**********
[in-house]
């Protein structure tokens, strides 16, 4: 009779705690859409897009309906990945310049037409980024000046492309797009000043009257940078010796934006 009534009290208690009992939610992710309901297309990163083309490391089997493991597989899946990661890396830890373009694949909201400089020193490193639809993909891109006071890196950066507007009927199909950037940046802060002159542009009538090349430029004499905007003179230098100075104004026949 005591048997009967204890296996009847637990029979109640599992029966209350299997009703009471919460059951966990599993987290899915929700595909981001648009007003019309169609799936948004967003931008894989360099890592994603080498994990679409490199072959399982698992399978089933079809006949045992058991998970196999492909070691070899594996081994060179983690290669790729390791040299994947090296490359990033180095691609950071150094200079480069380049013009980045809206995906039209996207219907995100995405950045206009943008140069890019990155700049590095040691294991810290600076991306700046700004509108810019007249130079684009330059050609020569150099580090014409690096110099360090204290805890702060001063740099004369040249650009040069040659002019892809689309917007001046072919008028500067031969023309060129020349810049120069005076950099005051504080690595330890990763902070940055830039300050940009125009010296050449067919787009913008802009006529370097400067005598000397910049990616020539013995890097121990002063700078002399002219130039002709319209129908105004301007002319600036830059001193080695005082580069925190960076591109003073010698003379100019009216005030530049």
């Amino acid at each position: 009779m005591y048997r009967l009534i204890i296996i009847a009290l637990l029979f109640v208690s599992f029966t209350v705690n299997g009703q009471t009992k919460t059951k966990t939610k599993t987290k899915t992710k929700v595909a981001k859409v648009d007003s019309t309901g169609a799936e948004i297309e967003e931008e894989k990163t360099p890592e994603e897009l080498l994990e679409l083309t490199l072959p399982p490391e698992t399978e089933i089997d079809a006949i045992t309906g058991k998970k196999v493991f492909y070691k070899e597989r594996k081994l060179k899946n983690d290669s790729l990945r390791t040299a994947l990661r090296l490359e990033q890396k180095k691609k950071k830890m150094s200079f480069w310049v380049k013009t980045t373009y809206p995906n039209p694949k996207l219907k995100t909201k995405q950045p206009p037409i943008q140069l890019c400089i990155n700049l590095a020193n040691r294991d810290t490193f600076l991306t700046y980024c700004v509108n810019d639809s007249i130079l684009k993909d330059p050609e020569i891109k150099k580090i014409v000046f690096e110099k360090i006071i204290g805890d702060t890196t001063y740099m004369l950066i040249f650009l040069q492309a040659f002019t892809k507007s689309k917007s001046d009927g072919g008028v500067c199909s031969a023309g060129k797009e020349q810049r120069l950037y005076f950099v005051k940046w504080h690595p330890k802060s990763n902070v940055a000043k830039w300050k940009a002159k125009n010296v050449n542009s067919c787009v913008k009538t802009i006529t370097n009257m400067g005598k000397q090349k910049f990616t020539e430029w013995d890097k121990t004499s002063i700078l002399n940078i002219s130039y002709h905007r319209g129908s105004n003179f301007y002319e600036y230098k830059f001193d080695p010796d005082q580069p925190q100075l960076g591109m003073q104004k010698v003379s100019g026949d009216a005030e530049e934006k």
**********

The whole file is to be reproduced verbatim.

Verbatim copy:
[in-house]
């Protein structure tokens, strides 16, 4: 009779705690859409897009309906990945310049037409980024000046492309797009000043009257940078010796934006 009534009290208690009992939610992710309901297309990163083309490391089997493991597989899946990661890396830890373009694949909201400089020193490193639809993909891109006071890196950066507007009927199909950037940046802060002159542009009538090349430029004499905007003179230098100075104004026949 005591048997009967204890296996009847637990029979109640599992029966209350299997009703009471919460059951966990599993987290899915929700595909981001648009007003019309169609799936948004967003931008894989360099890592994603080498994990679409490199072959399982698992399978089933079809006949045992058991998970196999492909070691070899594996081994060179983690290669790729390791040299994947090296490359990033180095691609950071150094200079480069380049013009980045809206995906039209996207219907995100995405950045206009943008140069890019990155700049590095040691294991810290600076991306700046700004509108810019007249130079684009330059050609020569150099580090014409690096110099360090204290805890702060001063740099004369040249650009040069040659002019892809689309917007001046072919008028500067031969023309060129020349810049120069005076950099005051504080690595330890990763902070940055830039300050940009125009010296050449067919787009913008802009006529370097400067005598000397910049990616020539013995890097121990002063700078002399002219130039002709319209129908105004301007002319600036830059001193080695005082580069925190960076591109003073010698003379100019009216005030530049």
């Amino acid at each position: 009779m005591y048997r009967l009534i204890i296996i009847a009290l637990l029979f109640v208690s599992f029966t209350v705690n299997g009703q009471t009992k919460t059951k966990t939610k599993t987290k899915t992710k929700v595909a981001k859409v648009d007003s019309t309901g169609a799936e948004i297309e967003e931008e894989k990163t360099p890592e994603e897009l080498l994990e679409l083309t490199l072959p399982p490391e698992t399978e089933i089997d079809a006949i045992t309906g058991k998970k196999v493991f492909y070691k070899e597989r594996k081994l060179k899946n983690d290669s790729l990945r390791t040299a994947l990661r090296l490359e990033q890396k180095k691609k950071k830890m150094s200079f480069w310049v380049k013009t980045t373009y809206p995906n039209p694949k996207l219907k995100t909201k995405q950045p206009p037409i943008q140069l890019c400089i990155n700049l590095a020193n040691r294991d810290t490193f600076l991306t700046y980024c700004v509108n810019d639809s007249i130079l684009k993909d330059p050609e020569i891109k150099k580090i014409v000046f690096e110099k360090i006071i204290g805890d702060t890196t001063y740099m004369l950066i040249f650009l040069q492309a040659f002019t892809k507007s689309k917007s001046d009927g072919g008028v500067c199909s031969a023309g060129k797009e020349q810049r120069l950037y005076f950099v005051k940046w504080h690595p330890k802060s990763n902070v940055a000043k830039w300050k940009a002159k125009n010296v050449n542009s067919c787009v913008k009538t802009i006529t370097n009257m400067g005598k000397q090349k910049f990616t020539e430029w013995d890097k121990t004499s002063i700078l002399n940078i002219s130039y002709h905007r319209g129908s105004n003179f301007y002319e600036y230098k830059f001193d080695p010796d005082q580069p925190q100075l960076g591109m003073q104004k010698v003379s100019g026949d009216a005030e530049e934006k």